The First Grandchild
When the first grandchild arrives, a happy family needs healthy boundaries.
Posted Sep 03, 2019
Who knew you would ever be as old as your grandparents seemed to you! But now it’s happened. You’re going to be a grandma or grandpa.
Amid all the joy and excitement when you hear that an addition to your family is on its way, you may have questions and feel trepidation. You may wonder how involved you’ll be in your grandchild’s life, and how the baby will change your relationship with your adult child.
To have a healthy and happy relationship with your child and grandchild, you need to set healthy boundaries with them and they with you. Healthy boundaries are necessary for every type of relationship, and they may change as people change.
Think of boundaries like the “rules of the road” in a relationship. Just like with driving, rules aren’t meant to hurt you but to keep you and everyone around you healthy, happy, and safe. For example, your spouse may know you need thirty minutes of quiet when you first get home from work to shake off the day in order to be a good partner to them. Or you may know that your partner needs a weekly “boy’s night” or “girl’s night” with just their friends. You need to set these same kinds of rules when grandchildren first arrive in your family.
Here are five “rules” to follow when a pregnancy is announced, or a baby arrives:
1. Give space and ask for space
Your child once needed constant supervision and could do little on their own. Your adult child still needs you, but in a different way. They need your emotional support and encouragement as they take on new responsibilities and cope with challenges. And pregnancy, childbirth, and child-rearing can be life’s greatest challenges.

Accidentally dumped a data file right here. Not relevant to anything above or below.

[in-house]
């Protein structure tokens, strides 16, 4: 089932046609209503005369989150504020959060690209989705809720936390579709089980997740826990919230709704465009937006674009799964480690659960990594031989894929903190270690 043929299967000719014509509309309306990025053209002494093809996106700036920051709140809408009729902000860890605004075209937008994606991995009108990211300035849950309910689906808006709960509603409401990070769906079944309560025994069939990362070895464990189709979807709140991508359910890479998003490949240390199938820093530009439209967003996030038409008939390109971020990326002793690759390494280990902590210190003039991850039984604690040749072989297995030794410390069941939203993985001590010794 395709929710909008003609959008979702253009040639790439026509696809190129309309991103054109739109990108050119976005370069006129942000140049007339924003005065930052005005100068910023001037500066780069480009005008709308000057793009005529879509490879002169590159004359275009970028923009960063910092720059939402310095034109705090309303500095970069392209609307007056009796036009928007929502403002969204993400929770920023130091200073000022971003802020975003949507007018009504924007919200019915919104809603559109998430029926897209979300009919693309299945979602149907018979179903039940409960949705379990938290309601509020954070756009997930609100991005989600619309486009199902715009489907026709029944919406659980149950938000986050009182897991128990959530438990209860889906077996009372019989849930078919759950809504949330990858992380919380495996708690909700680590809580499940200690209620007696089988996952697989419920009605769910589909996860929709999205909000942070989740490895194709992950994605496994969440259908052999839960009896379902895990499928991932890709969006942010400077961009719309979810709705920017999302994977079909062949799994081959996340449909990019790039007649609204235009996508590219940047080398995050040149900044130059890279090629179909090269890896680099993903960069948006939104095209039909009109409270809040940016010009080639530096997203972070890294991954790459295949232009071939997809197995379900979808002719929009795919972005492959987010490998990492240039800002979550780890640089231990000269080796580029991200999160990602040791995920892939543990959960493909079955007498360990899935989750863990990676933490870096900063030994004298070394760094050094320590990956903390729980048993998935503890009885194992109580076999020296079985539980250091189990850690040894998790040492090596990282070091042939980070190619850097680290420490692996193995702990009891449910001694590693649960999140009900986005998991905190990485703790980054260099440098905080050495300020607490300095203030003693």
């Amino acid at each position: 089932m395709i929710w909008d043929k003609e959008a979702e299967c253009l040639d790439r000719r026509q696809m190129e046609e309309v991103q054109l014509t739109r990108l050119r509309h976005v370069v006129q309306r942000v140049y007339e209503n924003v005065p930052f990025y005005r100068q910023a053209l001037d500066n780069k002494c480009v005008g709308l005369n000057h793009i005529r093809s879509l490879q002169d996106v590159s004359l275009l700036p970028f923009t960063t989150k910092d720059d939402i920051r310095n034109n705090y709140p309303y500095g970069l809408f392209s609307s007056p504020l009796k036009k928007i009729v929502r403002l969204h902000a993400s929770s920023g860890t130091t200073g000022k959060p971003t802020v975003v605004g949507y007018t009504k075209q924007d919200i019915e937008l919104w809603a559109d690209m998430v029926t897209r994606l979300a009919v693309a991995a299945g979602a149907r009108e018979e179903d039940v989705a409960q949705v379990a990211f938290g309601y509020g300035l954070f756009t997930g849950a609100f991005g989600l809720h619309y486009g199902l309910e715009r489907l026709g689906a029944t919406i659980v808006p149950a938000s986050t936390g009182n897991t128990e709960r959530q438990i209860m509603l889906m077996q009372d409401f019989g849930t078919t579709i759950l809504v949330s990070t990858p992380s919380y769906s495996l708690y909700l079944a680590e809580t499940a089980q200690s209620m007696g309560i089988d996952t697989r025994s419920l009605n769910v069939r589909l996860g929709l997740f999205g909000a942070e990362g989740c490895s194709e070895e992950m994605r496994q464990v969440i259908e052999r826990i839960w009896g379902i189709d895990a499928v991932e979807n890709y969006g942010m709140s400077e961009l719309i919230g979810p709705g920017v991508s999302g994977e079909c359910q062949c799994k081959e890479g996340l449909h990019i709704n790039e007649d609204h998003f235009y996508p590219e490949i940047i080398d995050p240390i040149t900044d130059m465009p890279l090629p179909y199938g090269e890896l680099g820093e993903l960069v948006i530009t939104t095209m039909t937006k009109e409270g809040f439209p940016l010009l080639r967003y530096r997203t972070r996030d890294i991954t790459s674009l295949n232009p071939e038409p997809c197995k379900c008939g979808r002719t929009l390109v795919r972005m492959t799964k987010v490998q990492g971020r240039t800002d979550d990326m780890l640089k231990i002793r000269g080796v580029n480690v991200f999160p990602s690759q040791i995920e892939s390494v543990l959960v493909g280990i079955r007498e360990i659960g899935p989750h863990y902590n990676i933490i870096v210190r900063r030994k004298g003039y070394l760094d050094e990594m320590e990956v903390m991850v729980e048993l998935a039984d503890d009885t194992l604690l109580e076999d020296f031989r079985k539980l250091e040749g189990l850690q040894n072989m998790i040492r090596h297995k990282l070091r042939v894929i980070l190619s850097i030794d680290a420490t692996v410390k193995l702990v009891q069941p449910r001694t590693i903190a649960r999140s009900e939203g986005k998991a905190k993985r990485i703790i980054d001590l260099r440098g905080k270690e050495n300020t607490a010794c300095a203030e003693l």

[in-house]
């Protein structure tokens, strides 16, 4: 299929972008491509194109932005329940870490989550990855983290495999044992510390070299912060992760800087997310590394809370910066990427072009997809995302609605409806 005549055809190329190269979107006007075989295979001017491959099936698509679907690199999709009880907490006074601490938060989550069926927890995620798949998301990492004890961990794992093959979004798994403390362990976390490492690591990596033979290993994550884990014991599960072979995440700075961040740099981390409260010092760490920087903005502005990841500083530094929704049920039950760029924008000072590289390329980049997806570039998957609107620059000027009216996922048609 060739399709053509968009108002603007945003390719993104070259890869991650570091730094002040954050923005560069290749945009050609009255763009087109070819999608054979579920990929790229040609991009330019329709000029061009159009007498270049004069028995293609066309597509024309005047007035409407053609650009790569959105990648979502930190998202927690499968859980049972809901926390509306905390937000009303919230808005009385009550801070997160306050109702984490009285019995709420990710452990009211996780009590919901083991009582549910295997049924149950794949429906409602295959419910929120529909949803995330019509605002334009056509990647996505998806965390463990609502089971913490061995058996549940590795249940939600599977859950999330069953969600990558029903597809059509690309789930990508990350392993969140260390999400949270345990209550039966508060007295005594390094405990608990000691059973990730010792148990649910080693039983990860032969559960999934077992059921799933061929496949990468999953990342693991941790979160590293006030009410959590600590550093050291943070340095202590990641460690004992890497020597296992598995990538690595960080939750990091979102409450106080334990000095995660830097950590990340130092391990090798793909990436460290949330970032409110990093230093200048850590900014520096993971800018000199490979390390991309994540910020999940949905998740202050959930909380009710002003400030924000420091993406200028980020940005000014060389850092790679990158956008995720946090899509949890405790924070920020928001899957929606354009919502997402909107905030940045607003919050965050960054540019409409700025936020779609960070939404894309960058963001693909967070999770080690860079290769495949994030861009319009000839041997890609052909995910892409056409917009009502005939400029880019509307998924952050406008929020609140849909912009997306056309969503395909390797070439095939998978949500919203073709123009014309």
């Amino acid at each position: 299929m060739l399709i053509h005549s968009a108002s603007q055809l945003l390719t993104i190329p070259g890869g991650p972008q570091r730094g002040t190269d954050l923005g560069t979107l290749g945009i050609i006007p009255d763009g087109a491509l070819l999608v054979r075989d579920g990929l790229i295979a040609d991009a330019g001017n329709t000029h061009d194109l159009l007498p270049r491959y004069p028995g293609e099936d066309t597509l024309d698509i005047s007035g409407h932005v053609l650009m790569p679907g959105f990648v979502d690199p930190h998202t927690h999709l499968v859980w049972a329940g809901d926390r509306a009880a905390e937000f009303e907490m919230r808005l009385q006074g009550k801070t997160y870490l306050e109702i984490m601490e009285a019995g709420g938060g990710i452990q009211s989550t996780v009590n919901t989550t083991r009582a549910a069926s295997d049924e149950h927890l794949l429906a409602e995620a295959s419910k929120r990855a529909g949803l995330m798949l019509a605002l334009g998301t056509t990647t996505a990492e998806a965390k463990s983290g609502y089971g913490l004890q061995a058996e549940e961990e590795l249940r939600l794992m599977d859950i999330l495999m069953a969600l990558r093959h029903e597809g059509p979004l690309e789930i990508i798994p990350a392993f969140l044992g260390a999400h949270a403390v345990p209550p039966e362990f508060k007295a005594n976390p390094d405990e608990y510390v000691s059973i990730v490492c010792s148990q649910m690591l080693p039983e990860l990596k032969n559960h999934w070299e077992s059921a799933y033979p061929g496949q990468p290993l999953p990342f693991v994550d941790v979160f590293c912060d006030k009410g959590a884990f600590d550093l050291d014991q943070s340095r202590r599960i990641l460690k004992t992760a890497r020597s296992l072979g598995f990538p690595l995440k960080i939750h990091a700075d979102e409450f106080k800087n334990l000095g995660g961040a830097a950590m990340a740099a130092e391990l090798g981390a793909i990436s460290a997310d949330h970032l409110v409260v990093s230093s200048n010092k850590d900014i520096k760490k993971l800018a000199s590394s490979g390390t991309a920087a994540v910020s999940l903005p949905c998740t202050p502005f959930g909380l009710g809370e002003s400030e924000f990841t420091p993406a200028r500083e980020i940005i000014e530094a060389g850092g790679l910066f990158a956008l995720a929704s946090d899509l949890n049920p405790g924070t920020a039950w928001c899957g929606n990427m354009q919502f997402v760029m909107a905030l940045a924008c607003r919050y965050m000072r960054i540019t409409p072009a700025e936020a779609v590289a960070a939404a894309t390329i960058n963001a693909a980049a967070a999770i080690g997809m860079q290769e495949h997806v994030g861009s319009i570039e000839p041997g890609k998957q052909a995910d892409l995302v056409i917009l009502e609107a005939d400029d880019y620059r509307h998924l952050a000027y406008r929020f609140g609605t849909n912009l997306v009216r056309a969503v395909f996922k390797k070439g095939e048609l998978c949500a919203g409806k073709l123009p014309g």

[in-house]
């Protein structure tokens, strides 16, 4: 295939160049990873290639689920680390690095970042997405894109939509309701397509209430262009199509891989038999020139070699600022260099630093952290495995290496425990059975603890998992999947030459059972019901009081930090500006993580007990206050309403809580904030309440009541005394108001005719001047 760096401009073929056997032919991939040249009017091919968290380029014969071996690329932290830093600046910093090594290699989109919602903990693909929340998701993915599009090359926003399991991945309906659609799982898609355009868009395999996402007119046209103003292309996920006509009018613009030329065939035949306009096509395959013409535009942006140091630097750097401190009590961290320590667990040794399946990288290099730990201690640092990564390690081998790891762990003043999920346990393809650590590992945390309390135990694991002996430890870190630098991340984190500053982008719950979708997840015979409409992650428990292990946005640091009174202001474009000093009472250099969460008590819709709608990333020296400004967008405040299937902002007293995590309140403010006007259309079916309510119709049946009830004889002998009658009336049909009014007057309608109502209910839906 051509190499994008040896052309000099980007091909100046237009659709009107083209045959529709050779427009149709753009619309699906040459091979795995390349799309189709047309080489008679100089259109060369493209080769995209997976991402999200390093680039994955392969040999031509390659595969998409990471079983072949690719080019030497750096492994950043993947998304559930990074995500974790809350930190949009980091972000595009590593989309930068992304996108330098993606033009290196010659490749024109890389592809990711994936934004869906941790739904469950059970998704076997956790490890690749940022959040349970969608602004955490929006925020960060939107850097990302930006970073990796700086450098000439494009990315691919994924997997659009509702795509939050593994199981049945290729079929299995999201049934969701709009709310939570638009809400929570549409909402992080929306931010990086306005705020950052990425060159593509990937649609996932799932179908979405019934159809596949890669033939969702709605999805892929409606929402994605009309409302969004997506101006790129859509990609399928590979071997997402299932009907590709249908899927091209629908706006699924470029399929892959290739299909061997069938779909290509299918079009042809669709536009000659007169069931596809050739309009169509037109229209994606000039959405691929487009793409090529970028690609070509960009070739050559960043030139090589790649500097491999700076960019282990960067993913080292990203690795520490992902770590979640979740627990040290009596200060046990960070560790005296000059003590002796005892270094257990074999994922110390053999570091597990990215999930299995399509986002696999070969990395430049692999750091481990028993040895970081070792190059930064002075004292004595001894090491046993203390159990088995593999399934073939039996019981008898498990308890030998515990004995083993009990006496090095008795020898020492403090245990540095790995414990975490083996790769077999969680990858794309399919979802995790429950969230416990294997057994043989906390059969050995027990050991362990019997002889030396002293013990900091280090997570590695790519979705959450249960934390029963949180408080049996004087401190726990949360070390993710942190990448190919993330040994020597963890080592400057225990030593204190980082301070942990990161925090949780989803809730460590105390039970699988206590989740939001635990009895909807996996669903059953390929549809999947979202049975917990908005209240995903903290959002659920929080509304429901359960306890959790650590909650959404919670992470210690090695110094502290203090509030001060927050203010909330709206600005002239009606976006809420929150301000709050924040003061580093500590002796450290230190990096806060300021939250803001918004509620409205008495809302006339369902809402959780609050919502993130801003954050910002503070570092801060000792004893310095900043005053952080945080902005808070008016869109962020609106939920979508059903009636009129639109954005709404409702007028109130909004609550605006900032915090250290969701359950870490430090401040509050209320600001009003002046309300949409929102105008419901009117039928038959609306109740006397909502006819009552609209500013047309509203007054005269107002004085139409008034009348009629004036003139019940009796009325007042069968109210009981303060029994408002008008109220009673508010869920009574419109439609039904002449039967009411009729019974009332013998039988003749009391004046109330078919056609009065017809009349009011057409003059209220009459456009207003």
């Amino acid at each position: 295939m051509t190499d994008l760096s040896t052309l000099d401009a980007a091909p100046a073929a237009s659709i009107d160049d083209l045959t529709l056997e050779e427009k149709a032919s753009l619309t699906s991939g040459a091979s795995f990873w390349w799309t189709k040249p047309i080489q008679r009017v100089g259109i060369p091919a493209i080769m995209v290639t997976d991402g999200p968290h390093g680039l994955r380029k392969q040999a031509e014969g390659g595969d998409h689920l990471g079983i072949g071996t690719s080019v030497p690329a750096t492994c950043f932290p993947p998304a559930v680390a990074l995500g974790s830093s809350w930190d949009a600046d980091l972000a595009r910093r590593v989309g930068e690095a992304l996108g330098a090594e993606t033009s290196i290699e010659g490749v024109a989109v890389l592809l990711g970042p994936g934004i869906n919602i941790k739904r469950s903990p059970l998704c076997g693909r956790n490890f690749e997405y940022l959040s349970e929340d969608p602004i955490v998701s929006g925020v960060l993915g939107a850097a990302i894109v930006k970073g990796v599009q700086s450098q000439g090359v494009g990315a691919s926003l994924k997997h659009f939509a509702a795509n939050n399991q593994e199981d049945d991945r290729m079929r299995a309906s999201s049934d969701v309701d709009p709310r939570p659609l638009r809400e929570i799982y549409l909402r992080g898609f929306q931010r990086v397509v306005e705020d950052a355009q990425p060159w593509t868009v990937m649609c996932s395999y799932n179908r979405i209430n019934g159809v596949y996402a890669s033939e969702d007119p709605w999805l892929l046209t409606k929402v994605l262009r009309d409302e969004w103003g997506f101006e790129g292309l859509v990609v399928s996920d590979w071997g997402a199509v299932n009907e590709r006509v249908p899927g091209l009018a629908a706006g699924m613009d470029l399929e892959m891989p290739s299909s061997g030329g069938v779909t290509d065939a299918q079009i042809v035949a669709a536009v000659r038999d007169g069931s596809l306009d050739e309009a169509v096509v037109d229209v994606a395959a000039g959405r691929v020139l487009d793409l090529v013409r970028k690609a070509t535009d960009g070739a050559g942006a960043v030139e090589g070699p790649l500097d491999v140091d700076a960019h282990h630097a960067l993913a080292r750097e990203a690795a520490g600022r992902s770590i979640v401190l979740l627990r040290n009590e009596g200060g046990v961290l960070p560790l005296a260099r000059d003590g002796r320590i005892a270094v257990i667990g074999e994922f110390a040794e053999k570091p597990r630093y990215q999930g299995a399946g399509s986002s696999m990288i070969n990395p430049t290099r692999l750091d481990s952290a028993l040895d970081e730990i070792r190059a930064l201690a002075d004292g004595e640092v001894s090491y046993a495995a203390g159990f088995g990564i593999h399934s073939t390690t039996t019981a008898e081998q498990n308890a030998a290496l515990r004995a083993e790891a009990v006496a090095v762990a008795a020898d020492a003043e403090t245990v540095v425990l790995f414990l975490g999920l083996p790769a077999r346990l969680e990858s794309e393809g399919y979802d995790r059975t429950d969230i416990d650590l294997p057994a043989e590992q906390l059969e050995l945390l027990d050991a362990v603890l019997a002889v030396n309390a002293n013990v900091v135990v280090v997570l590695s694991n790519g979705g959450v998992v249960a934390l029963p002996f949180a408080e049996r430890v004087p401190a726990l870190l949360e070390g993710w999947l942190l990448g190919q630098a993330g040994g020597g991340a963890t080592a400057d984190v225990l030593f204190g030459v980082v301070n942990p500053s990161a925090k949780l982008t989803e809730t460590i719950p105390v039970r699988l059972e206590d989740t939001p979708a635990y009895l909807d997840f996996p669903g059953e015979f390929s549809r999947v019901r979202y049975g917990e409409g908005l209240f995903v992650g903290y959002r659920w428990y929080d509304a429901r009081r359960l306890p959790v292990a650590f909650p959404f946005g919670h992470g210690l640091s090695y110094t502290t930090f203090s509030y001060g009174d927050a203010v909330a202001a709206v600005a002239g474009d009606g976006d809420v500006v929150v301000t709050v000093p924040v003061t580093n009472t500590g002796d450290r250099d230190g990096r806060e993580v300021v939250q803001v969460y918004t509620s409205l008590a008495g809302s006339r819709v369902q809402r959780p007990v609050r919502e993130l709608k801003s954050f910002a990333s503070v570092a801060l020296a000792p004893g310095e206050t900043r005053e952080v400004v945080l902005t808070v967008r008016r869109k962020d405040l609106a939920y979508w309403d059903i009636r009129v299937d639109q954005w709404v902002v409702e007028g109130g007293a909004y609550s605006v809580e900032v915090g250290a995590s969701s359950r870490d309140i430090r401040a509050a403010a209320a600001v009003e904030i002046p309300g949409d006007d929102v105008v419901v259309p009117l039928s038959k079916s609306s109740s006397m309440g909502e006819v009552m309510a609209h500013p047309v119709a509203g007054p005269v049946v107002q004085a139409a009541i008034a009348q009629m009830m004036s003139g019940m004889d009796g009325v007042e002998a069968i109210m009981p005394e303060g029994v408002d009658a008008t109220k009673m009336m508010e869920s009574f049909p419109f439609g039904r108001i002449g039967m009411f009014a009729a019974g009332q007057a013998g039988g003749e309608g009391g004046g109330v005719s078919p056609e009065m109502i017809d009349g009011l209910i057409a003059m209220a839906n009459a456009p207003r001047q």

Your child and son- or daughter-in-law need the space to figure out what kind of parents they want to be. If you’re hovering over them all the time, they can’t do that. They may not make the same child-rearing decisions you did, and that’s okay. There is no one right way to raise a child.
You need space, too. You may be excited to babysit the new addition to your family, and your child may frequently ask you to help out. But you may not want to do as much care-taking as your child wants. And, no matter how much you love your grandchild, you’ll need a break from time to time. It’s okay to set boundaries with your child even if it seems they need you all the time. You can’t be a good parent or grandparent if you’re physically and emotionally exhausted.
2. Listen more than you talk
You may be itching to give your child lots of parenting advice. You have opinions about everything: their birth plan, baby names, breastfeeding versus formula, sleep training, potty training. It’s great that you’re so enthusiastic, but what your child needs from you is to listen. Your child needs to know that you’re there for them, that you believe in them and trust them. If they want your advice, they’ll ask for it. If you bombard them with too many opinions, eventually they’ll tune you out and won’t hear any of it, no matter how vital it is.